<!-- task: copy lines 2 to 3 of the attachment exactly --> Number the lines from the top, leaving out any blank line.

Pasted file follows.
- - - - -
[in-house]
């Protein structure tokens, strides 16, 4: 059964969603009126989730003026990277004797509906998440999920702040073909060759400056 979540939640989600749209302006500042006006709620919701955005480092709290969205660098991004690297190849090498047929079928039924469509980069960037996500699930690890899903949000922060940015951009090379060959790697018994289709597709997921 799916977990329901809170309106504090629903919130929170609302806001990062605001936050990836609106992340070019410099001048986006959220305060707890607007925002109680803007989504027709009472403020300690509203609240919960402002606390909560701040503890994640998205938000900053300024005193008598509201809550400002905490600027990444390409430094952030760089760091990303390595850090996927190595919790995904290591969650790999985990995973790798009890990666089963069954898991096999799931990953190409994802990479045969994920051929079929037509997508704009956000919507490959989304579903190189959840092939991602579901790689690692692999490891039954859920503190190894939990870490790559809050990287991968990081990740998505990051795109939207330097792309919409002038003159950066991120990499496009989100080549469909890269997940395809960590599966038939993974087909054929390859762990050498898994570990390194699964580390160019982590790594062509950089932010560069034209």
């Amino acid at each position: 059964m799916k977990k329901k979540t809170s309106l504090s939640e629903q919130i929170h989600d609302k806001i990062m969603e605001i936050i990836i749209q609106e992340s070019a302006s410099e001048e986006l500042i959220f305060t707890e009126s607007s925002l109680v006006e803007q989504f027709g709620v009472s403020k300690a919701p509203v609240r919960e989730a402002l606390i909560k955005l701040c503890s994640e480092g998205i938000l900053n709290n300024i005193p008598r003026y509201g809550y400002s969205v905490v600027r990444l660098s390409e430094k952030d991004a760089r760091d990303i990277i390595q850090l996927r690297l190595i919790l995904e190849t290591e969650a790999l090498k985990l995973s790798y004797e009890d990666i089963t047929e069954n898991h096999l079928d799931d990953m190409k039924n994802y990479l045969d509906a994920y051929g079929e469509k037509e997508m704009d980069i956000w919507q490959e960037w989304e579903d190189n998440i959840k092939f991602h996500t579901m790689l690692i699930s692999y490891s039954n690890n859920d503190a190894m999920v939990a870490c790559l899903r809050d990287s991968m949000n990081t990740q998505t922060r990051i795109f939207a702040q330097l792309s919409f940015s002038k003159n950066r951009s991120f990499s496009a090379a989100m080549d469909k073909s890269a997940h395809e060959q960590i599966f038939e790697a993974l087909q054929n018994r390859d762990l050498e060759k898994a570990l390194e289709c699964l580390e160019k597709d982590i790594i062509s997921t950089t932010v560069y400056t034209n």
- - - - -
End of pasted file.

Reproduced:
């Protein structure tokens, strides 16, 4: 059964969603009126989730003026990277004797509906998440999920702040073909060759400056 979540939640989600749209302006500042006006709620919701955005480092709290969205660098991004690297190849090498047929079928039924469509980069960037996500699930690890899903949000922060940015951009090379060959790697018994289709597709997921 799916977990329901809170309106504090629903919130929170609302806001990062605001936050990836609106992340070019410099001048986006959220305060707890607007925002109680803007989504027709009472403020300690509203609240919960402002606390909560701040503890994640998205938000900053300024005193008598509201809550400002905490600027990444390409430094952030760089760091990303390595850090996927190595919790995904290591969650790999985990995973790798009890990666089963069954898991096999799931990953190409994802990479045969994920051929079929037509997508704009956000919507490959989304579903190189959840092939991602579901790689690692692999490891039954859920503190190894939990870490790559809050990287991968990081990740998505990051795109939207330097792309919409002038003159950066991120990499496009989100080549469909890269997940395809960590599966038939993974087909054929390859762990050498898994570990390194699964580390160019982590790594062509950089932010560069034209």
């Amino acid at each position: 059964m799916k977990k329901k979540t809170s309106l504090s939640e629903q919130i929170h989600d609302k806001i990062m969603e605001i936050i990836i749209q609106e992340s070019a302006s410099e001048e986006l500042i959220f305060t707890e009126s607007s925002l109680v006006e803007q989504f027709g709620v009472s403020k300690a919701p509203v609240r919960e989730a402002l606390i909560k955005l701040c503890s994640e480092g998205i938000l900053n709290n300024i005193p008598r003026y509201g809550y400002s969205v905490v600027r990444l660098s390409e430094k952030d991004a760089r760091d990303i990277i390595q850090l996927r690297l190595i919790l995904e190849t290591e969650a790999l090498k985990l995973s790798y004797e009890d990666i089963t047929e069954n898991h096999l079928d799931d990953m190409k039924n994802y990479l045969d509906a994920y051929g079929e469509k037509e997508m704009d980069i956000w919507q490959e960037w989304e579903d190189n998440i959840k092939f991602h996500t579901m790689l690692i699930s692999y490891s039954n690890n859920d503190a190894m999920v939990a870490c790559l899903r809050d990287s991968m949000n990081t990740q998505t922060r990051i795109f939207a702040q330097l792309s919409f940015s002038k003159n950066r951009s991120f990499s496009a090379a989100m080549d469909k073909s890269a997940h395809e060959q960590i599966f038939e790697a993974l087909q054929n018994r390859d762990l050498e060759k898994a570990l390194e289709c699964l580390e160019k597709d982590i790594i062509s997921t950089t932010v560069y400056t034209n």